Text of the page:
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G. Scott HubbardJanuary 28, 2014

Mars 2020 Is No Redo

The next major mission to Mars will push the envelope in technology

This op-ed originally appeared in the January 27th issue of SpaceNews and is reposted here with permission. –ed

Recent comments by my longtime friend and colleague, former NASA Deputy Administrator Lori Garver, on the Mars 2020 mission require critical examination and correction. 

As heard on National Public Radio’s “The Diane Rehm Show” and reported by SpaceNews in its Jan. 6 issue [“Garver: NASA Should Cancel SLS and Mars 2020 Rover,” page 3], Lori characterized Mars 2020 as a “redo” of the Curiosity mission, suggested that there were better ways to explore Mars that “drive technology” and implicitly criticized the planetary community’s objectives as being more about funding Mars than ambitious science. None of these statements stands up to deeper scrutiny. In summary:

After the twin losses of Mars Climate Orbiter and Mars Polar Lander in 1999, I got the extraordinary opportunity to completely redesign a decade’s worth of Mars missions including Mars Science Lab/Curiosity. 

Artist's Concept of Mars 2020 Rover, Annotated

NASA / JPL-Caltech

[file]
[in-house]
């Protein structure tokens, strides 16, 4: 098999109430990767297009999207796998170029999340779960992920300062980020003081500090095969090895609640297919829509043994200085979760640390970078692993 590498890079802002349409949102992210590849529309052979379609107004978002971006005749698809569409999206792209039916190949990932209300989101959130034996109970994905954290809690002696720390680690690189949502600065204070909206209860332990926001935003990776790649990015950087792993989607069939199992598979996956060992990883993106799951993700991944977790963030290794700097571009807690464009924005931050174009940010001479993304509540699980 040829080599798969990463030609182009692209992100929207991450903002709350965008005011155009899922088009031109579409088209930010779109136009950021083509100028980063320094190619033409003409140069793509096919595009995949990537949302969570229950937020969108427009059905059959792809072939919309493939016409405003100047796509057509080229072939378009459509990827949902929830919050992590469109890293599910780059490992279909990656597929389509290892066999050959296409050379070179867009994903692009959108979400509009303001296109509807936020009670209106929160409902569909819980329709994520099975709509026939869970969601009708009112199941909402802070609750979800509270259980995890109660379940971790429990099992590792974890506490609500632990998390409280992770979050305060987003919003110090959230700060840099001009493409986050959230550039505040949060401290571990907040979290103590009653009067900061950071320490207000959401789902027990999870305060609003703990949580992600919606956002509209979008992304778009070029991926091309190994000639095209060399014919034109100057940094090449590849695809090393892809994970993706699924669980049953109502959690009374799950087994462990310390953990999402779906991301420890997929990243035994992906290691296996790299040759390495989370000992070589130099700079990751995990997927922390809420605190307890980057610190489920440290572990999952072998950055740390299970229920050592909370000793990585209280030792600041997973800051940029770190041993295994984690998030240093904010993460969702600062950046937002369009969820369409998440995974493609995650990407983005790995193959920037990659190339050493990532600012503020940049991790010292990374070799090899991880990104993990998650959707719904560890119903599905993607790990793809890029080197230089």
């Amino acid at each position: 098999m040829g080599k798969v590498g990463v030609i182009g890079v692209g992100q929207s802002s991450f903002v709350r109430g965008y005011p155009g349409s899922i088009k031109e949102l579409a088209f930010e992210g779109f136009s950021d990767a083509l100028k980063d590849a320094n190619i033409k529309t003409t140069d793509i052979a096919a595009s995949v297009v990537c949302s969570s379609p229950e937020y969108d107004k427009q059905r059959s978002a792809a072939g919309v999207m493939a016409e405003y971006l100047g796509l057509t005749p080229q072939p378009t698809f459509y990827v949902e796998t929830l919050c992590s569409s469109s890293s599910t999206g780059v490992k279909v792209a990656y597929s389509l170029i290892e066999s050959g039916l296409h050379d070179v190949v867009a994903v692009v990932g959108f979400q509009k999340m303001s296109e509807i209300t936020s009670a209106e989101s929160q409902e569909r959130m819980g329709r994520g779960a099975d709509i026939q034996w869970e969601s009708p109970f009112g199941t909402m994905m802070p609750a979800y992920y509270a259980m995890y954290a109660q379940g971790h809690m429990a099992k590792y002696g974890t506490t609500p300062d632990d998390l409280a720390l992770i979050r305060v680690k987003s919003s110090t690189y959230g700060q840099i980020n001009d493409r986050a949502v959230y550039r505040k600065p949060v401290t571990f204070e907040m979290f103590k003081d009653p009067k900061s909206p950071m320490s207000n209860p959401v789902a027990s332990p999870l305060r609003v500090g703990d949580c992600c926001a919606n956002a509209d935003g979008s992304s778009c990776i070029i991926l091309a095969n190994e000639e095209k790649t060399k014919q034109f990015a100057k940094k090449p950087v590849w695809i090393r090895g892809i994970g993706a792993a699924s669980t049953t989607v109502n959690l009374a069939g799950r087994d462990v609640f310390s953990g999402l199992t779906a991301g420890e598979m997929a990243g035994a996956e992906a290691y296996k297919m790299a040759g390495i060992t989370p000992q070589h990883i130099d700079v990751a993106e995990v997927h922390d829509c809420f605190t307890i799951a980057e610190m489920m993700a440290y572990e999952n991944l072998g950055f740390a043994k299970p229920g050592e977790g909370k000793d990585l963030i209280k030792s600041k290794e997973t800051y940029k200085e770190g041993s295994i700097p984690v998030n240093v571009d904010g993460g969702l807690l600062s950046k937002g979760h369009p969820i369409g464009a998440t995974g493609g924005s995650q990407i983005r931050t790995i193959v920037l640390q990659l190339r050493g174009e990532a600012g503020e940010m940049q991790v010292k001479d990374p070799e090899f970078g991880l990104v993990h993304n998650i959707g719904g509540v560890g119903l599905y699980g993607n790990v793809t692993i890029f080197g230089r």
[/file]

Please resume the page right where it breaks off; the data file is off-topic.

Artist's Concept of Mars 2020 Rover, Annotated
Planning for NASA's 2020 Mars rover envisions a basic structure that capitalizes on re-using the design and engineering work done for the NASA rover Curiosity, which landed on Mars in 2012, but with new science instruments selected through competition for accomplishing different science objectives with the 2020 mission.

That decade was no haphazard collection of missions. Rather, the program was designed as an interrelated set of projects aimed at understanding Mars as a system and particularly the potential for past life on Mars. And, as was planned, the missions were also intentionally crafted to prepare for a Mars sample return in the following decade — including developing critical technologies such as precision entry, descent and landing. It is now clear that this stepwise and strategic approach has been extremely successful.